Forensic Toxicology, the latest release in the Advanced Forensic Science Series that grew out of recommendations from the 2009 NAS Report, Strengthening Forensic Science: A Path Forward will serve as a graduate level text for those studying and teaching forensic toxicology. It is also an excellent reference for the forensic practitioner's library or for use in their casework. Coverage includes a wide variety of methods used, along with pharmacology and drugs and professional issues they may encounter. Edited by a world-renowned, leading forensic expert, this updated edition is a long overdue solution for the forensic science community.
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[All sections will include Review questions, Discussion questions and Additional reading section]
Section 1. Introduction Principles of Forensic Sciences Forensic Classification of Evidence Interpretation/The Comparative Method Toxicology: History Toxicology: Overview and Applications
Section 2. Methods Capillary Electrophoresis: Basic Principles Capillary Electrophoresis in Forensic Chemistry Chromatography: Basic Principles Liquid and Thin-Layer Chromatography Liquid Chromatography-Mass Spectrometry Gas Chromatography-Mass Spectrometry Nonchromatographic Separation Techniques Spectroscopic Techniques Spectroscopy: Basic Principles
Section 3. Pharmacology and Drugs Analysis of Controlled Substances Classification Designer Drugs Pharmacology and Mechanism of Action of Drugs Volatile Substances and Inhalants Alcohol Congeners and the Source of Ethanol Herbal psychoactive substances Herbal Medicines and Phytopharmaceuticals
Section 4. Matrices Blood Urine and Other Body Fluids Blood Breath Alcohol Metabolites of Ethanol Oral Fluid Drugs in Hair Postmortem Blood Urine Postmortem Specimens Behavioral Toxicology Stomach Contents Analysis
Section 5. Interpretation Measurement Uncertainty Postmortem Toxicology: Artifacts Interpretation of Results Methods of Analysis-Initial Testing Methods of Analysis-Confirmatory Testing Chemometrics Interpretation
Section 6. Professional Issues From Crime Scene to Court Forensic Laboratory Reports Health and Safety Postmortem Specimens Drug Facilitated Crimes Drug-Impaired Driving Drug Screening in Sport
Dr. Max M. Houck is an international forensic expert with over 25 years of experience. Houck has experience in the private sector, academia, local government, and worked at the Federal Bureau of Investigation Laboratory Division. He has worked as a forensic anthropologist, a trace evidence analyst, a researcher, and has managed millions of dollars in grants and awards. Most recently, he was the inaugural Director of the Department of Forensic Sciences in Washington, D.C., overseeing 150 employees and managing the forensic science laboratory, the public health laboratory, and crime scene sciences for the nation's capital. Houck has worked on a number of mass casualty scenes, including the Branch Davidian Investigation and the September 11, 2001 attack on the Pentagon.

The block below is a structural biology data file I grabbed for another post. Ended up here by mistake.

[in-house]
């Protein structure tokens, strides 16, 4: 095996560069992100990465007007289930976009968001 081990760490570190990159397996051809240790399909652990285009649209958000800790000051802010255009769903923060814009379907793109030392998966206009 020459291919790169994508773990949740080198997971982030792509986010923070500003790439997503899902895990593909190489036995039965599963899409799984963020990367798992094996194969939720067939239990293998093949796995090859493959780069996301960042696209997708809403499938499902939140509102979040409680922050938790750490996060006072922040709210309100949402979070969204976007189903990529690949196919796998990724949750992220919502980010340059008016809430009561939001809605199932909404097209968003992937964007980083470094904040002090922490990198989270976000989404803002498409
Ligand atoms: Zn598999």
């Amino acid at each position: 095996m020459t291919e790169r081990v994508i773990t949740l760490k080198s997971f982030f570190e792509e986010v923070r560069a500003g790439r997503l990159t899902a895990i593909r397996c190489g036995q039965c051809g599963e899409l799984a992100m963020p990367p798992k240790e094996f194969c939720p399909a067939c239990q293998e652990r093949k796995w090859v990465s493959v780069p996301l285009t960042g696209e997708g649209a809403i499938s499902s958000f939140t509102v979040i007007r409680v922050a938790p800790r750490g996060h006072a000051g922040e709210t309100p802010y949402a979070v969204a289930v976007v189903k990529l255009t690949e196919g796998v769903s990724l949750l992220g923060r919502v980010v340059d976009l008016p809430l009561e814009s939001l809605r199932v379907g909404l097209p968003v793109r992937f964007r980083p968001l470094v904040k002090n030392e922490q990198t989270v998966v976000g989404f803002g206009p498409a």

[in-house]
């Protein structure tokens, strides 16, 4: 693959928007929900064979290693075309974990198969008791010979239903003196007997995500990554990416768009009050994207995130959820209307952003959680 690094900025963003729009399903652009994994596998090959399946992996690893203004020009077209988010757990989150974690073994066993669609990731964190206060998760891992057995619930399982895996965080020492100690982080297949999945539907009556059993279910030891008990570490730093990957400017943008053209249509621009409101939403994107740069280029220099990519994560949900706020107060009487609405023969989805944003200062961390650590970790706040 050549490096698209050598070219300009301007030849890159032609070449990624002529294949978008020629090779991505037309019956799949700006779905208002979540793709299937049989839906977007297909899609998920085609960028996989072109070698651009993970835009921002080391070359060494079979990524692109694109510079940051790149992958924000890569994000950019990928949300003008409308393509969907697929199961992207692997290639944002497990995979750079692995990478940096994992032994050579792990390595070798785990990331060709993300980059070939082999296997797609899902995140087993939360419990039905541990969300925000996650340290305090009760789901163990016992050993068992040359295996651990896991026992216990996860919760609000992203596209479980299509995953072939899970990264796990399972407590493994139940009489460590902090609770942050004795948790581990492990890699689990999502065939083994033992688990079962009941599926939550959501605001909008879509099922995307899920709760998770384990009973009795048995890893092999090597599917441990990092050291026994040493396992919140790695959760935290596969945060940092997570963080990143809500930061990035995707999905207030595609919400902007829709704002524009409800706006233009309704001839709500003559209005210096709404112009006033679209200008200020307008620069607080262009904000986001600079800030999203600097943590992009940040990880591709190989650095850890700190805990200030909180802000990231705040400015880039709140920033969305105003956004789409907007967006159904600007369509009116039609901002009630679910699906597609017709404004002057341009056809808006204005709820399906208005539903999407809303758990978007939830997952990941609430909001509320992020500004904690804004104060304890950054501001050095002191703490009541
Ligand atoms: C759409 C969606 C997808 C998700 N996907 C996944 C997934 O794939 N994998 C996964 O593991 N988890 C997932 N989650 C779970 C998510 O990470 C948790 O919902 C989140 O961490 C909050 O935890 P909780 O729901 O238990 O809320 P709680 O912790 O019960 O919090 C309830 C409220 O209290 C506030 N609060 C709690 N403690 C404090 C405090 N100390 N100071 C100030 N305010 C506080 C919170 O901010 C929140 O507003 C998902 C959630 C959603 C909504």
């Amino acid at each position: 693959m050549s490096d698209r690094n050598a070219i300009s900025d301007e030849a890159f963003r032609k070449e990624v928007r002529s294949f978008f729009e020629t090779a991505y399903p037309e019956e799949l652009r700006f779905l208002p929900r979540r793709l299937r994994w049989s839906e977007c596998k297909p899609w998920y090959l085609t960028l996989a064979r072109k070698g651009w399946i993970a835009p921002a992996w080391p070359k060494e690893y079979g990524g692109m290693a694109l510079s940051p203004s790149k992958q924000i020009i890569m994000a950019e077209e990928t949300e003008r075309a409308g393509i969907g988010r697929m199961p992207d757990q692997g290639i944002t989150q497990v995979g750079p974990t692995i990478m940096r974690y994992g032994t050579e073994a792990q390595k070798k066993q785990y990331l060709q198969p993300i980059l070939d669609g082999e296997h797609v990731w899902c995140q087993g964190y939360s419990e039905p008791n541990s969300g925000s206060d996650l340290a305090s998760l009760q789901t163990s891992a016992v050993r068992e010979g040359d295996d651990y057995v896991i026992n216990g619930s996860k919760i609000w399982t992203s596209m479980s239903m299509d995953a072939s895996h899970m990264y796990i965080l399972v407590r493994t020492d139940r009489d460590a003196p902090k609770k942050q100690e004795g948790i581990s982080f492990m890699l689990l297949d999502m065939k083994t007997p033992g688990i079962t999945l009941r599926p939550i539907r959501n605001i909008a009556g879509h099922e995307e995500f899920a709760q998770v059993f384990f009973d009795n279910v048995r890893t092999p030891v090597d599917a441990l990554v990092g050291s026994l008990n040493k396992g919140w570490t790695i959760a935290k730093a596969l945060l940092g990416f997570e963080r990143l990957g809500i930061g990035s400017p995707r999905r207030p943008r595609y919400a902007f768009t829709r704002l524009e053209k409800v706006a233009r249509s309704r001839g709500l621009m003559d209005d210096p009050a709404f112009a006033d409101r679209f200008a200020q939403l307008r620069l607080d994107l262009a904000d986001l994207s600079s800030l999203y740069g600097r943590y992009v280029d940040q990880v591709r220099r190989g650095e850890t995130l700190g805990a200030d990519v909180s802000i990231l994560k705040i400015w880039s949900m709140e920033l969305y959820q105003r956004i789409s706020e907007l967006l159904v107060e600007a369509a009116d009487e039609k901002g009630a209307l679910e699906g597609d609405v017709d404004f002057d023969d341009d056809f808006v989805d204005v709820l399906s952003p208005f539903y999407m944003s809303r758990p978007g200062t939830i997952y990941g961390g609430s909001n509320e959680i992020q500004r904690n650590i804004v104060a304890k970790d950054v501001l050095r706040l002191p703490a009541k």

Widely published, Houck has dozens of peer-reviewed journal articles and is the author and editor of numerous books. He is co-author of the best-selling Fundamentals of Forensic Science, Science of Crime Scenes, and Success with Expert Testimony, among others. He is the editor of the Advanced Forensic Science series of books. Houck is also founding co-editor of Forensic Science Policy and Management (the official journal of ASCLD), the only journal that addresses the management, policy, and administration of forensic science.
Houck has served on numerous committees, including for the National Academies of Science, NIST, Interpol, The Royal Society, the Director of the FBI, and the White House. He is a popular public speaker and has given presentations at NASA, the Max Planck Institute, an Oxford Roundtable, as well as keynote talks at numerous international conferences. Houck has taught at several universities, including West Virginia University and University of Tampa. His research topics include management, leadership, and policy implications for forensic organizations.
Houck has a Bachelors and Masters degree in anthropology from Michigan State University. He received his Ph.D. in Applied Chemistry Summa Cum Laude from Curtin University in Perth, Australia. He is a Fellow of the Royal Society of Chemistry.